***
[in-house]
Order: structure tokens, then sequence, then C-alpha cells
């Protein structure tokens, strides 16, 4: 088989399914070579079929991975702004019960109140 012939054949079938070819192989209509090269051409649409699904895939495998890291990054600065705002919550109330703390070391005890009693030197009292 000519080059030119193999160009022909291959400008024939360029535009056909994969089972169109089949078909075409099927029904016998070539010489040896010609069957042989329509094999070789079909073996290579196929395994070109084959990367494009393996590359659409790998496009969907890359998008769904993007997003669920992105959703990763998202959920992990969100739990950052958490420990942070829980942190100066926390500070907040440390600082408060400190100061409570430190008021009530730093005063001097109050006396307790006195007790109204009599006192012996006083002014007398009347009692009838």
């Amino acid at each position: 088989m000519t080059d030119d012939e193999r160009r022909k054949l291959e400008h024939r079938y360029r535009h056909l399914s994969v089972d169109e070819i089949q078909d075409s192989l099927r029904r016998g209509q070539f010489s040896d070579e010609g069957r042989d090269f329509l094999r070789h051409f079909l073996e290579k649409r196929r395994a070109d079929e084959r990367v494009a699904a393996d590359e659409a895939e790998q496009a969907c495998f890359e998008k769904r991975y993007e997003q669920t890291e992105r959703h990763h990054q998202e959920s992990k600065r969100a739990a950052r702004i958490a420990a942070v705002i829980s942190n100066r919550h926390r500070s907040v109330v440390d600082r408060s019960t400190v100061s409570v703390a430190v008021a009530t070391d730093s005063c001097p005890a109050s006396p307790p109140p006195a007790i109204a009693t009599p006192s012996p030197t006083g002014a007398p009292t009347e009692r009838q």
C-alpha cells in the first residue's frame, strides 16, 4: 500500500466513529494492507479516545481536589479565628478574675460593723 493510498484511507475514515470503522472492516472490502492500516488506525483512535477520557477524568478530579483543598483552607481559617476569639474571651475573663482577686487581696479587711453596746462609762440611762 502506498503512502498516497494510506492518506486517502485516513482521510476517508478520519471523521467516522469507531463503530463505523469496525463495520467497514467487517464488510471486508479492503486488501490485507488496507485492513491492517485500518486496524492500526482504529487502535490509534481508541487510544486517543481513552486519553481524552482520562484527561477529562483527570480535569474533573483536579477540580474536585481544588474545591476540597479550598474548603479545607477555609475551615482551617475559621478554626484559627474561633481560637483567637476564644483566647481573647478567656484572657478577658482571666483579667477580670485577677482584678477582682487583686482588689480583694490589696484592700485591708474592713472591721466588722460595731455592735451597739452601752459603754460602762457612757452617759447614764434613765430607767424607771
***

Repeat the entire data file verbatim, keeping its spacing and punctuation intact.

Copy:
[in-house]
Order: structure tokens, then sequence, then C-alpha cells
């Protein structure tokens, strides 16, 4: 088989399914070579079929991975702004019960109140 012939054949079938070819192989209509090269051409649409699904895939495998890291990054600065705002919550109330703390070391005890009693030197009292 000519080059030119193999160009022909291959400008024939360029535009056909994969089972169109089949078909075409099927029904016998070539010489040896010609069957042989329509094999070789079909073996290579196929395994070109084959990367494009393996590359659409790998496009969907890359998008769904993007997003669920992105959703990763998202959920992990969100739990950052958490420990942070829980942190100066926390500070907040440390600082408060400190100061409570430190008021009530730093005063001097109050006396307790006195007790109204009599006192012996006083002014007398009347009692009838």
């Amino acid at each position: 088989m000519t080059d030119d012939e193999r160009r022909k054949l291959e400008h024939r079938y360029r535009h056909l399914s994969v089972d169109e070819i089949q078909d075409s192989l099927r029904r016998g209509q070539f010489s040896d070579e010609g069957r042989d090269f329509l094999r070789h051409f079909l073996e290579k649409r196929r395994a070109d079929e084959r990367v494009a699904a393996d590359e659409a895939e790998q496009a969907c495998f890359e998008k769904r991975y993007e997003q669920t890291e992105r959703h990763h990054q998202e959920s992990k600065r969100a739990a950052r702004i958490a420990a942070v705002i829980s942190n100066r919550h926390r500070s907040v109330v440390d600082r408060s019960t400190v100061s409570v703390a430190v008021a009530t070391d730093s005063c001097p005890a109050s006396p307790p109140p006195a007790i109204a009693t009599p006192s012996p030197t006083g002014a007398p009292t009347e009692r009838q």
C-alpha cells in the first residue's frame, strides 16, 4: 500500500466513529494492507479516545481536589479565628478574675460593723 493510498484511507475514515470503522472492516472490502492500516488506525483512535477520557477524568478530579483543598483552607481559617476569639474571651475573663482577686487581696479587711453596746462609762440611762 502506498503512502498516497494510506492518506486517502485516513482521510476517508478520519471523521467516522469507531463503530463505523469496525463495520467497514467487517464488510471486508479492503486488501490485507488496507485492513491492517485500518486496524492500526482504529487502535490509534481508541487510544486517543481513552486519553481524552482520562484527561477529562483527570480535569474533573483536579477540580474536585481544588474545591476540597479550598474548603479545607477555609475551615482551617475559621478554626484559627474561633481560637483567637476564644483566647481573647478567656484572657478577658482571666483579667477580670485577677482584678477582682487583686482588689480583694490589696484592700485591708474592713472591721466588722460595731455592735451597739452601752459603754460602762457612757452617759447614764434613765430607767424607771